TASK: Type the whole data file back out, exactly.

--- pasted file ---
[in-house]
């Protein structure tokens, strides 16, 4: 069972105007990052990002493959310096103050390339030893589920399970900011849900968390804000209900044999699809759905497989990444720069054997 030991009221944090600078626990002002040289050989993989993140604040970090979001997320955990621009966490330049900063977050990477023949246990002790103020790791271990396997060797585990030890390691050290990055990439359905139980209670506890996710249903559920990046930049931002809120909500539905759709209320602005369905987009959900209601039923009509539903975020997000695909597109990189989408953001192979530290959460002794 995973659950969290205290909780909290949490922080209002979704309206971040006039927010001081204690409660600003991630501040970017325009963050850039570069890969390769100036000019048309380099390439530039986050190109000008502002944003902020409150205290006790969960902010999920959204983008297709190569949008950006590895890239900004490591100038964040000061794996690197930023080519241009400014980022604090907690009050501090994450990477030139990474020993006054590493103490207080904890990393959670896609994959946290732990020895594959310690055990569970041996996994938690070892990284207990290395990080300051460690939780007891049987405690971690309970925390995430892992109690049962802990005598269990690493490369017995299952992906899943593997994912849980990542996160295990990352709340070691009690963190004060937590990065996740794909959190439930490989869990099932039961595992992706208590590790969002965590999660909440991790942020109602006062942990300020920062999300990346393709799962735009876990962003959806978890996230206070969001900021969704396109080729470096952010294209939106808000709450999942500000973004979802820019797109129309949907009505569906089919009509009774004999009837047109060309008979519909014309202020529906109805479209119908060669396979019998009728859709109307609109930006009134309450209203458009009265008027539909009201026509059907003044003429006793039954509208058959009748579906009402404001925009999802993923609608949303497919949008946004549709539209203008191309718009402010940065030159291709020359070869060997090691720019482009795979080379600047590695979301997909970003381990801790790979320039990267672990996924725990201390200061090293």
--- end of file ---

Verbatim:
[in-house]
């Protein structure tokens, strides 16, 4: 069972105007990052990002493959310096103050390339030893589920399970900011849900968390804000209900044999699809759905497989990444720069054997 030991009221944090600078626990002002040289050989993989993140604040970090979001997320955990621009966490330049900063977050990477023949246990002790103020790791271990396997060797585990030890390691050290990055990439359905139980209670506890996710249903559920990046930049931002809120909500539905759709209320602005369905987009959900209601039923009509539903975020997000695909597109990189989408953001192979530290959460002794 995973659950969290205290909780909290949490922080209002979704309206971040006039927010001081204690409660600003991630501040970017325009963050850039570069890969390769100036000019048309380099390439530039986050190109000008502002944003902020409150205290006790969960902010999920959204983008297709190569949008950006590895890239900004490591100038964040000061794996690197930023080519241009400014980022604090907690009050501090994450990477030139990474020993006054590493103490207080904890990393959670896609994959946290732990020895594959310690055990569970041996996994938690070892990284207990290395990080300051460690939780007891049987405690971690309970925390995430892992109690049962802990005598269990690493490369017995299952992906899943593997994912849980990542996160295990990352709340070691009690963190004060937590990065996740794909959190439930490989869990099932039961595992992706208590590790969002965590999660909440991790942020109602006062942990300020920062999300990346393709799962735009876990962003959806978890996230206070969001900021969704396109080729470096952010294209939106808000709450999942500000973004979802820019797109129309949907009505569906089919009509009774004999009837047109060309008979519909014309202020529906109805479209119908060669396979019998009728859709109307609109930006009134309450209203458009009265008027539909009201026509059907003044003429006793039954509208058959009748579906009402404001925009999802993923609608949303497919949008946004549709539209203008191309718009402010940065030159291709020359070869060997090691720019482009795979080379600047590695979301997909970003381990801790790979320039990267672990996924725990201390200061090293």